Sidenote: I sometimes feel like a boob for not ever doing any big projects at my school. We never wrote any grants, we never got new books or computers or other stuff, we never started any new programs or clubs or anything like that, and even my weekly (ha yeah right) teachers’ class didn’t really improve anybody’s language or teaching methods (after a while, I figured out what my teachers actually wanted out of these lessons: An opportunity to, every once in a while, sit down and open up their notebooks and practice their English for an hour. And if I’m being honest with myself, I’m lazy, and so I was more than happy to take the pressure off myself to create a curriculum and assessment tools and etc for this class, and instead just have a random grammar lesson in my back pocket at all times). But then I remember how fortunate I was to be able to spend so much time on the basic nuts-and-bolts of language instruction with my teachers. It’s not glamorous and it doesn’t look that good on a resume, but team teaching (and team lesson planning, and team materials creating) is really solid, capacity-building, sustainable work, and I am thankful, like more thankful than I can say, that so much of my service was just about being in the classroom with my ladies. They were generous; they let me in.
Anyway, I said yes. Yes yes yes! Give them a new volunteer! They’re so easy to work with!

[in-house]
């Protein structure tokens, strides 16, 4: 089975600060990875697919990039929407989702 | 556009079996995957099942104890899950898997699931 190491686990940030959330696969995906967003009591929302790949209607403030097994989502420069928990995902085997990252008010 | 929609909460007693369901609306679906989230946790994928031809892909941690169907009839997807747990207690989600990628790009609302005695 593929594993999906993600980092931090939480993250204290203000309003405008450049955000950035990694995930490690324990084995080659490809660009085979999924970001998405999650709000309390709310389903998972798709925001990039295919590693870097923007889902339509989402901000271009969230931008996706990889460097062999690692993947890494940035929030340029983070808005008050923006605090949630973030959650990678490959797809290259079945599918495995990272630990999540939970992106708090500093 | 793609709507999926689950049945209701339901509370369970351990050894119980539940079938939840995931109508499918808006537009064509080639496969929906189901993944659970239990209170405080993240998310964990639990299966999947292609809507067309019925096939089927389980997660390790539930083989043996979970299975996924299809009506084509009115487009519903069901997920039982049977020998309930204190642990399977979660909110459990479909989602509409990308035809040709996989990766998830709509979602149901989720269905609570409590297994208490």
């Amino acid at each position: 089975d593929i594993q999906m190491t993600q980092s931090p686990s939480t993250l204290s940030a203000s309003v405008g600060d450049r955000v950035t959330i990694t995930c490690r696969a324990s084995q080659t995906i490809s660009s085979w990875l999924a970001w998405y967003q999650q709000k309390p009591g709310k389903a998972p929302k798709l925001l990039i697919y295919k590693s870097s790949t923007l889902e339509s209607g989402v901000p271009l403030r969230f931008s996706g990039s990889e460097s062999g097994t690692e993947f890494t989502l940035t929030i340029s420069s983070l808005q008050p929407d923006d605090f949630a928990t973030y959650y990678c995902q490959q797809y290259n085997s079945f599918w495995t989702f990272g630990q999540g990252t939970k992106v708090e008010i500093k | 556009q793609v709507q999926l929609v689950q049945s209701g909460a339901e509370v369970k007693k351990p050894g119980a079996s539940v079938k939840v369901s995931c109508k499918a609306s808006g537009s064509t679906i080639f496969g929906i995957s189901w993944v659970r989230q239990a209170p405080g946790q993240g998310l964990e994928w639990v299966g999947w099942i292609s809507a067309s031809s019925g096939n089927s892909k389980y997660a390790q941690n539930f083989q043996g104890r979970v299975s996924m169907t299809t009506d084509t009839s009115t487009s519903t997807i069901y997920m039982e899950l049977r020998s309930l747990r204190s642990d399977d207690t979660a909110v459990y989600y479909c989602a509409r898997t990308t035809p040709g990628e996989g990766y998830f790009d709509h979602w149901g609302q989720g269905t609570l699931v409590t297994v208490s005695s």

Then, surprisingly, she said she wasn’t so sure it would be a good idea. She said when a school gets its first volunteer (which is what I was) and things go well with that volunteer, it can be difficult for another volunteer to come in right away. Because the teachers’ experience with PCVs is limited to one, they often expect the new volunteer to be just like the old one, and then the new volunteer has to deal with a very intense “Why aren’t you more like Volunteer X?” period. Which would obviously suck. I hadn’t thought about this before she mentioned it. “Maybe my school won’t get an M23 after all,” I thought.
But then she visited my school and met with my teachers, all of us crammed into my little closet-office that I’d abandoned long ago. I followed some of the conversation and it was surprisingly bittersweet, sitting in on one last meeting between my teachers and Peace Corps Staff, listening to them say nice stuff about our work together (some of the stuff was true; some of it was smoke blown up my Regional Director’s butt, but whatevs).
Afterwards, she said it might not be such a bad idea, after all, for my school to get another PCV. I asked her why; she said that the English teaching staff had a very unusual quality that she doesn’t often see: They all seem to like each other.
I took a while to get to the point, sorry about that. But while we were dancing I was reminded of what my Regional Director had said. My teachers really do like each other. They like getting together and having fun and cutting loose; nobody’s excluded, nobody’s gossiped about, and while there are different groups of friends, everybody enjoys everybody else’s company. Ugh man I hit the jackpot with these women. I hope another PCV gets to hit the jackpot, too.